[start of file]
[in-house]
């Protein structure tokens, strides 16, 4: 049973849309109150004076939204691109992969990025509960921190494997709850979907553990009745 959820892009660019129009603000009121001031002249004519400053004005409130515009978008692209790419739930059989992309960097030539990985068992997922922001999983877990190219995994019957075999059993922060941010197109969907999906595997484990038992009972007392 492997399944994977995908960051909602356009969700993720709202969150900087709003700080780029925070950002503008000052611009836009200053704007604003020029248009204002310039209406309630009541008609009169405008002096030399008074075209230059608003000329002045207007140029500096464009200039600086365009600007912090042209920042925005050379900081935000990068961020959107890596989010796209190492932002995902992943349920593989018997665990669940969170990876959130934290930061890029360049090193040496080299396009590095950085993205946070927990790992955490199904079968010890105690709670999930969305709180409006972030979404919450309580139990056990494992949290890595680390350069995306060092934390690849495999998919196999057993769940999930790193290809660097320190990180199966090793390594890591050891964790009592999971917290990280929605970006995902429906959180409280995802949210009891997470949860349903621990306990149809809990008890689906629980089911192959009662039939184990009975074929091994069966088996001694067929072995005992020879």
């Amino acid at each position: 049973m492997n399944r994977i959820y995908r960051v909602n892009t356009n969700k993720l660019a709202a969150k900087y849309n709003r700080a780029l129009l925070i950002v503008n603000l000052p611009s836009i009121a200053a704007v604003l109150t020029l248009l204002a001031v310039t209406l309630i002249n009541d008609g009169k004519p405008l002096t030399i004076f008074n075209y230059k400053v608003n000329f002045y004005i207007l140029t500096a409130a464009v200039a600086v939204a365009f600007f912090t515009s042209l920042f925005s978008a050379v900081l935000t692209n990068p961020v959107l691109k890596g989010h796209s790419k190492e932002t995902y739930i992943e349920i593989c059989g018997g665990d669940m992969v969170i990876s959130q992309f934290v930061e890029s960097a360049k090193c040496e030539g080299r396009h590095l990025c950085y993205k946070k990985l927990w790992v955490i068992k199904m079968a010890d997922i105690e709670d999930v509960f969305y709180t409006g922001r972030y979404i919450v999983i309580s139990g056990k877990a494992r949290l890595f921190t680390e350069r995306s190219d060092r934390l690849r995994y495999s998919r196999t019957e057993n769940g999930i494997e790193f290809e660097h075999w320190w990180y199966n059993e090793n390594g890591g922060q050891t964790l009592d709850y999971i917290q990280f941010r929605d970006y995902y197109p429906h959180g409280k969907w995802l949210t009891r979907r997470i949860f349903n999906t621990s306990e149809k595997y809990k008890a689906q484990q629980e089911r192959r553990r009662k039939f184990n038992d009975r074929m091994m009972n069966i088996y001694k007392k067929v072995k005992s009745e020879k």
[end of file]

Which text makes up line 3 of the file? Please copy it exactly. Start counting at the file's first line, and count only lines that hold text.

């Amino acid at each position: 049973m492997n399944r994977i959820y995908r960051v909602n892009t356009n969700k993720l660019a709202a969150k900087y849309n709003r700080a780029l129009l925070i950002v503008n603000l000052p611009s836009i009121a200053a704007v604003l109150t020029l248009l204002a001031v310039t209406l309630i002249n009541d008609g009169k004519p405008l002096t030399i004076f008074n075209y230059k400053v608003n000329f002045y004005i207007l140029t500096a409130a464009v200039a600086v939204a365009f600007f912090t515009s042209l920042f925005s978008a050379v900081l935000t692209n990068p961020v959107l691109k890596g989010h796209s790419k190492e932002t995902y739930i992943e349920i593989c059989g018997g665990d669940m992969v969170i990876s959130q992309f934290v930061e890029s960097a360049k090193c040496e030539g080299r396009h590095l990025c950085y993205k946070k990985l927990w790992v955490i068992k199904m079968a010890d997922i105690e709670d999930v509960f969305y709180t409006g922001r972030y979404i919450v999983i309580s139990g056990k877990a494992r949290l890595f921190t680390e350069r995306s190219d060092r934390l690849r995994y495999s998919r196999t019957e057993n769940g999930i494997e790193f290809e660097h075999w320190w990180y199966n059993e090793n390594g890591g922060q050891t964790l009592d709850y999971i917290q990280f941010r929605d970006y995902y197109p429906h959180g409280k969907w995802l949210t009891r979907r997470i949860f349903n999906t621990s306990e149809k595997y809990k008890a689906q484990q629980e089911r192959r553990r009662k039939f184990n038992d009975r074929m091994m009972n069966i088996y001694k007392k067929v072995k005992s009745e020879k």